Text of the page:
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Geita mine contributes 240

Discussion in 'Jukwaa la Siasa' started by BAK, Oct 9, 2007.

  1. BAK

    BAK JF-Expert Member

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    Daily News; Friday,October 05, 2007 @09:01

    GEITA Gold Mines (GGM) has paid out 200,000 US dollars (about 200 million/-) to Geita District as part of its contribution to local government development in the area as negotiations to improve other parts of the deal between the government and the country's second largest gold mining firm continues.

    GGM Executive Director, Mr Hatibu Senkoro told 'Daily News' yesterday that his firm has decided to pay the amount while negotiations are on because the decision reached earlier by other stakeholders to contribute to local government is valid enough and does not require much haggling.

    He said apart from the payments made, negotiations to review the Mining Development Agreement (MDA) and other issues pertaining to win-win situation on mining industry as observed by President Jakaya Kikwete are at advanced stages.

    "Negotiations are at advanced stage and we hope if the trend remains the same we will soon conclude the deal as both sides are positive," said Mr Senkoro who is also the Anglo Gold's Country Manager. Anglo Gold is GGM'S parent company.

    The Minister for Energy and Minerals, Mr Nazir Karamagi could not be reached yesterday for comments, but his Deputy, William Ngeleja said the government was happy with the on going negotiations and hoped to conclude the deal soon.

    The government has been holding meetings with mining companies to review mining contracts for the benefit of both sides as well as the society.

    The first mining firm to conclude a deal on a win-win situation negotiation with the government was Barrick Gold Tanzania Limited, the country's largest mining company owning four of the country's nine major mines. In total Barrick Gold owns properties in Tanzania with combined proven and probable reserves of about 17.4 million ounces of gold.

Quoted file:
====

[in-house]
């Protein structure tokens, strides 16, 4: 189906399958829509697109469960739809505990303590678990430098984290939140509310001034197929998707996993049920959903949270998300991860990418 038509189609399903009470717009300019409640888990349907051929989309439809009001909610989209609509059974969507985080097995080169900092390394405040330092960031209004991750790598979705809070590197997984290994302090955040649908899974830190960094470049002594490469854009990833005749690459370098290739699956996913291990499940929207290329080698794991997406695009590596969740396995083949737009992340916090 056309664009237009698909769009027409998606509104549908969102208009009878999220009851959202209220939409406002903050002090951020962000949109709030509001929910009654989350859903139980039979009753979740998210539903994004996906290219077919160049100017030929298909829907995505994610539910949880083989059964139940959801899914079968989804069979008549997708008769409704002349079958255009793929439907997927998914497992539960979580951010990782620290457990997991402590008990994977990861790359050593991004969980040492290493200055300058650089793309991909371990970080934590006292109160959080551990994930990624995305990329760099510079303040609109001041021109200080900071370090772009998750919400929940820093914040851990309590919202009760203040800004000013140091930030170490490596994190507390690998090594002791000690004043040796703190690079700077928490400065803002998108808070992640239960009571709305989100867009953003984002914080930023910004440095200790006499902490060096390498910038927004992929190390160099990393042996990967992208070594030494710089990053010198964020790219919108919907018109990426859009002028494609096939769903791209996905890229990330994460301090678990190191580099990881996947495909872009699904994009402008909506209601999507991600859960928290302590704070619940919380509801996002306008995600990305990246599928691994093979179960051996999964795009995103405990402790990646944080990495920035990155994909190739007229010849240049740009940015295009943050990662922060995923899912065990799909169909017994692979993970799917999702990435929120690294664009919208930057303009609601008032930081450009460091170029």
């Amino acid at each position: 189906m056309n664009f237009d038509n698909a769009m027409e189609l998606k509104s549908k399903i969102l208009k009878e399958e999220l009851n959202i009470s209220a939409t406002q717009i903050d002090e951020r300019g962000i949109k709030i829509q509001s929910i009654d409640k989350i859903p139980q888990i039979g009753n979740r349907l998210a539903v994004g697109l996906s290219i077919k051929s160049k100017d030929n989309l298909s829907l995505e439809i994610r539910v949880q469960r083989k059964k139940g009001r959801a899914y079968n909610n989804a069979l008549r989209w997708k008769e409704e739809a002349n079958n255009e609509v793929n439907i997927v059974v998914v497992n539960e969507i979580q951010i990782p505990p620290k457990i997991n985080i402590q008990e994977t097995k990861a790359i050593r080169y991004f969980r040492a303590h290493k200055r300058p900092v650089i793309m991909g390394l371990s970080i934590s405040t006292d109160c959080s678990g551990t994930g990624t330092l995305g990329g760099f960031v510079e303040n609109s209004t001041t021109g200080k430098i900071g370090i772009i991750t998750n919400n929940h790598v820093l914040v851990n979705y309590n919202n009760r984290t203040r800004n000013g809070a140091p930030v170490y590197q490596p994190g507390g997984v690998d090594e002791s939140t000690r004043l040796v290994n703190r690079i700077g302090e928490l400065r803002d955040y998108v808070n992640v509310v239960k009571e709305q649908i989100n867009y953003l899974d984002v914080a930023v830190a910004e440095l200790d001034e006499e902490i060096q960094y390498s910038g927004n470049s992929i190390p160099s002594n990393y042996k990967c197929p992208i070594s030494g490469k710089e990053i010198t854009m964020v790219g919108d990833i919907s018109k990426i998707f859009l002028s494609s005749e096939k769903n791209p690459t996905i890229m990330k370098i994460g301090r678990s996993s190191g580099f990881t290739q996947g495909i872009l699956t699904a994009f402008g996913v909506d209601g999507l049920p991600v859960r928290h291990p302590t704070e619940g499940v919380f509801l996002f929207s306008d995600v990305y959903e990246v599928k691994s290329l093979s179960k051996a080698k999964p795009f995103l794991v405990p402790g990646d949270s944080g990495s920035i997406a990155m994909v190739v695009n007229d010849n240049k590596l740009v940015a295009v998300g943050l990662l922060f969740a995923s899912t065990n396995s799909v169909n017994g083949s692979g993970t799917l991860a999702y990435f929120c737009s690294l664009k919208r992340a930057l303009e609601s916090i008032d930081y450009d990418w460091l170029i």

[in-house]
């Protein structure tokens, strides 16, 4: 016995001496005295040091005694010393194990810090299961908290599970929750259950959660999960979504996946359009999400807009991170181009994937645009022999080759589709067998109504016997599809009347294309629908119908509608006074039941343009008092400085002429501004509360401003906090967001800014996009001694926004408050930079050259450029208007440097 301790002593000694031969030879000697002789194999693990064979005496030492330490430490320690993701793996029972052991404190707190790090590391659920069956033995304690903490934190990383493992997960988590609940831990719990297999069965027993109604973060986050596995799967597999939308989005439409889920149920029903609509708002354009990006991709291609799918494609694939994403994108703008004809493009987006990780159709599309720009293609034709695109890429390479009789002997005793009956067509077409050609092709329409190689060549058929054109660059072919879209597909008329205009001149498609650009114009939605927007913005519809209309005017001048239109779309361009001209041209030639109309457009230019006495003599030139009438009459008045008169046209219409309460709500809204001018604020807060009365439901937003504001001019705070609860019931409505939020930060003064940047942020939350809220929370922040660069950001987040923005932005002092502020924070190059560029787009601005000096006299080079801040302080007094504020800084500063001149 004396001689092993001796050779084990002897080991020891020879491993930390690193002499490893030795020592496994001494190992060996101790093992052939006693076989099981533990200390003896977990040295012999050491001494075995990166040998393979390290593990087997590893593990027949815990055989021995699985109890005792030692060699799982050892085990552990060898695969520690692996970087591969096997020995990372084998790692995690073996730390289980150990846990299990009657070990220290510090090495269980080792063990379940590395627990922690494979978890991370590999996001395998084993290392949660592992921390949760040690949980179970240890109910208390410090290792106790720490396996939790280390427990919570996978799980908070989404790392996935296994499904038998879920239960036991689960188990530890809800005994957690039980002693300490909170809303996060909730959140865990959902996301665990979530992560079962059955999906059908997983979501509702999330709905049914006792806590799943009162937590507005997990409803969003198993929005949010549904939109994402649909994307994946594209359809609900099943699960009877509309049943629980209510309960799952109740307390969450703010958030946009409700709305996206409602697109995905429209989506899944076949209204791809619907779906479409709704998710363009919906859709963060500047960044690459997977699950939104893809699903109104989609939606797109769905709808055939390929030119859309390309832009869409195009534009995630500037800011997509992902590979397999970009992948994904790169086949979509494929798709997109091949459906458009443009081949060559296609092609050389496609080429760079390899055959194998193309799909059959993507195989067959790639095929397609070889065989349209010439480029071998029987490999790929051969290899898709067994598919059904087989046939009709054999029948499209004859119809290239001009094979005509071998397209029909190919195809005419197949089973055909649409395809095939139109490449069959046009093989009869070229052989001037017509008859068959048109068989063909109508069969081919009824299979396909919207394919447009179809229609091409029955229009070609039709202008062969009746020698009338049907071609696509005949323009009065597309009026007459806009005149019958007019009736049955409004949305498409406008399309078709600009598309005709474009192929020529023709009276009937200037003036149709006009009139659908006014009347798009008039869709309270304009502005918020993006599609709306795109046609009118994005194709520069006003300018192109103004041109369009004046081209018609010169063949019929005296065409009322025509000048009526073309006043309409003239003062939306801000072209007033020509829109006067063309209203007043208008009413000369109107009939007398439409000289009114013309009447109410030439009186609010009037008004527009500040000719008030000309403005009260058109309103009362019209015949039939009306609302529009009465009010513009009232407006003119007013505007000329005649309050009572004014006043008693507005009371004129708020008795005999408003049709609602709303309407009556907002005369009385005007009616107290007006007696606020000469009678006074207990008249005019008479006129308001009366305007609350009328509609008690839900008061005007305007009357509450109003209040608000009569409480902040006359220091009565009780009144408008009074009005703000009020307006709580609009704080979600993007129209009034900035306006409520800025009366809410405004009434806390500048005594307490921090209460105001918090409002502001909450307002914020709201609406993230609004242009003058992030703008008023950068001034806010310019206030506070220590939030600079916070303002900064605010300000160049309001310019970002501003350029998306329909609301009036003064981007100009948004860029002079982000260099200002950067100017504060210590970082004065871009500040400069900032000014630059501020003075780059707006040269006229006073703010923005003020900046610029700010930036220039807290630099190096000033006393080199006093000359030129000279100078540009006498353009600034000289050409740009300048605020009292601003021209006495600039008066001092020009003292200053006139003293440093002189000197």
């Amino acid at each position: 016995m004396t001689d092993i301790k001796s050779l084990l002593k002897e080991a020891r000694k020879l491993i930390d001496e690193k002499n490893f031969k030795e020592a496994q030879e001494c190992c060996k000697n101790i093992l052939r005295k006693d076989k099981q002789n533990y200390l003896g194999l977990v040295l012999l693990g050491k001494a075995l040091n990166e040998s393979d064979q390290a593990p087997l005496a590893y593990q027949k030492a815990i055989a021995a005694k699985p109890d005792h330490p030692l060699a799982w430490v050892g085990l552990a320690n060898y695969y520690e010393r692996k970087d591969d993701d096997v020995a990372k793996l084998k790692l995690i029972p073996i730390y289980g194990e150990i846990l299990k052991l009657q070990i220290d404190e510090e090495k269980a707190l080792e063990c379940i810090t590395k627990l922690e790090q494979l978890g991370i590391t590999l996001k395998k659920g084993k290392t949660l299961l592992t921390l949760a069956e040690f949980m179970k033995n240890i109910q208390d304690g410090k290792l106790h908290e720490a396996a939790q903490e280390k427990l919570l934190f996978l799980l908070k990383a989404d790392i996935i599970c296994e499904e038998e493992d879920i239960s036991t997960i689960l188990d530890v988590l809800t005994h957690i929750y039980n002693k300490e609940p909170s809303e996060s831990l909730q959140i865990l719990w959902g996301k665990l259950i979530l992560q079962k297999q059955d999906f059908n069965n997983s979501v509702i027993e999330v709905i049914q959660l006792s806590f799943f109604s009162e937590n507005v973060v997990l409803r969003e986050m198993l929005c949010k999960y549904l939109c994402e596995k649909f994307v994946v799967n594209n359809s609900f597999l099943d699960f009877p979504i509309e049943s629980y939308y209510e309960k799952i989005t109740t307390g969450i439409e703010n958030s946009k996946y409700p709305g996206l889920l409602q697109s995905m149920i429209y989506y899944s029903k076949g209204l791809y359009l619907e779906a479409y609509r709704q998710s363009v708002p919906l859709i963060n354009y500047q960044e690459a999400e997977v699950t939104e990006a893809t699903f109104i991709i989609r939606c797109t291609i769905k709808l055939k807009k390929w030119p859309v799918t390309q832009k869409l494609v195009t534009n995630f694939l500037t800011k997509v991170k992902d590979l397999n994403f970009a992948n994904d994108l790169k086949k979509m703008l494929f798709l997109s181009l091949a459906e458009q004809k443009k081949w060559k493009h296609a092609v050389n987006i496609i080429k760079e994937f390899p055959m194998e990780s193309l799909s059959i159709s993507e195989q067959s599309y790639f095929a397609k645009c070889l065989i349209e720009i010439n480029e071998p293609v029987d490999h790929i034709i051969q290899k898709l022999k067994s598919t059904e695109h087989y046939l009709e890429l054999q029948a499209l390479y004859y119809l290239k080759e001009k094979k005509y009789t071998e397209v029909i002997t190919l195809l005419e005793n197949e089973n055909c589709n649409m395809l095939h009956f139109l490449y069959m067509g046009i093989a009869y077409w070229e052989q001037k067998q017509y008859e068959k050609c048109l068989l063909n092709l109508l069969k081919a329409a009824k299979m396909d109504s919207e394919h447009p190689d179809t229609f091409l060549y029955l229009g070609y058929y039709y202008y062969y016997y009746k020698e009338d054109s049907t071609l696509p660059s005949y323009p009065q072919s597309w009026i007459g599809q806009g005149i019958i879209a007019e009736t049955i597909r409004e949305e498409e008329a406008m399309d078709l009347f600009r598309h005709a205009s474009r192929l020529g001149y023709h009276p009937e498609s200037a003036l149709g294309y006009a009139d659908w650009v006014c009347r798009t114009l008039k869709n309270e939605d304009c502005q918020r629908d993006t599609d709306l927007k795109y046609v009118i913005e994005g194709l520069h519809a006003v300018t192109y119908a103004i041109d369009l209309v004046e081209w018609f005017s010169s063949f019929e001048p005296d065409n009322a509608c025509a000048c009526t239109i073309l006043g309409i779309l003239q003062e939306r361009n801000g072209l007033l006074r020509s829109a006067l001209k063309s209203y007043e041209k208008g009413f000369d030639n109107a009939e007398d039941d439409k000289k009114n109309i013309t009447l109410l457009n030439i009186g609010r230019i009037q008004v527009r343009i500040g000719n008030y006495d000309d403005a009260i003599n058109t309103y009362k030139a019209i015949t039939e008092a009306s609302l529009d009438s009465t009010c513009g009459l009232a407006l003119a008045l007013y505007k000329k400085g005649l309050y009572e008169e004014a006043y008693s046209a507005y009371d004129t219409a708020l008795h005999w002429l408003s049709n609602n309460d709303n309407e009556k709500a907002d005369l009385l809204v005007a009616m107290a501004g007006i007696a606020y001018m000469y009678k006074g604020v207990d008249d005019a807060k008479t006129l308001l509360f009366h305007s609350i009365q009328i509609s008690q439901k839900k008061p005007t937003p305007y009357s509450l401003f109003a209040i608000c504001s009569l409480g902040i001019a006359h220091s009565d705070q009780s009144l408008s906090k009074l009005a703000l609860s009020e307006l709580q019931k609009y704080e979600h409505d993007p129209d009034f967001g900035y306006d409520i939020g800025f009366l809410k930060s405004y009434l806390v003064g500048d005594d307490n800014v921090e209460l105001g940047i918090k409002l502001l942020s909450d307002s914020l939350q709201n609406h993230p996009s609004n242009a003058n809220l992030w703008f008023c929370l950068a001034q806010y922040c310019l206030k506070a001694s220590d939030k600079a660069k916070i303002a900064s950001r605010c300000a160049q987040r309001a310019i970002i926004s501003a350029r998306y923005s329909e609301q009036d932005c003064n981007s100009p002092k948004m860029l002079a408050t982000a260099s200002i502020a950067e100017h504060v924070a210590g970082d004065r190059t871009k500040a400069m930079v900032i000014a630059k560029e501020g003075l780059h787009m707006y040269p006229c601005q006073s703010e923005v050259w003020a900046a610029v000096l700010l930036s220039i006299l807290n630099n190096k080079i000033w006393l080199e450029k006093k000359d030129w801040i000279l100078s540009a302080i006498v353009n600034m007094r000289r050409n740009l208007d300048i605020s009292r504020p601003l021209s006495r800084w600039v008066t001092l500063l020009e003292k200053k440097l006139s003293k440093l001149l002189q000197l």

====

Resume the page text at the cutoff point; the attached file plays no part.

The government has been praised as having good mining incentives which have made the country attractive to mining companies, making it a hub of Foreign Direct Investment (FDI) on mining industry.
     
  2. BAK

    BAK JF-Expert Member

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    17,400,000 ounces*$733.30 (october 8th's closing price)=$12,759,400,000 kama tukiweka assumption kwamba migodi inayomilikiwa na Barrick ina uhai wa miaka 10 na Tanzania itapata 40% basi kwa miaka yote 10 tutapata $3,189,855,000 au kwa mwaka $318,985,500. Hapa hatuhitaji wafadhili kabisa!
     
  3. Augustine Moshi

    Augustine Moshi JF-Expert Member

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    GGM Executive Director, Mr Hatibu Senkoro told 'Daily News' yesterday that his firm has decided to pay the amount while negotiations are on because the decision reached earlierby other stakeholders to contribute to local government is valid enough and does not require much haggling.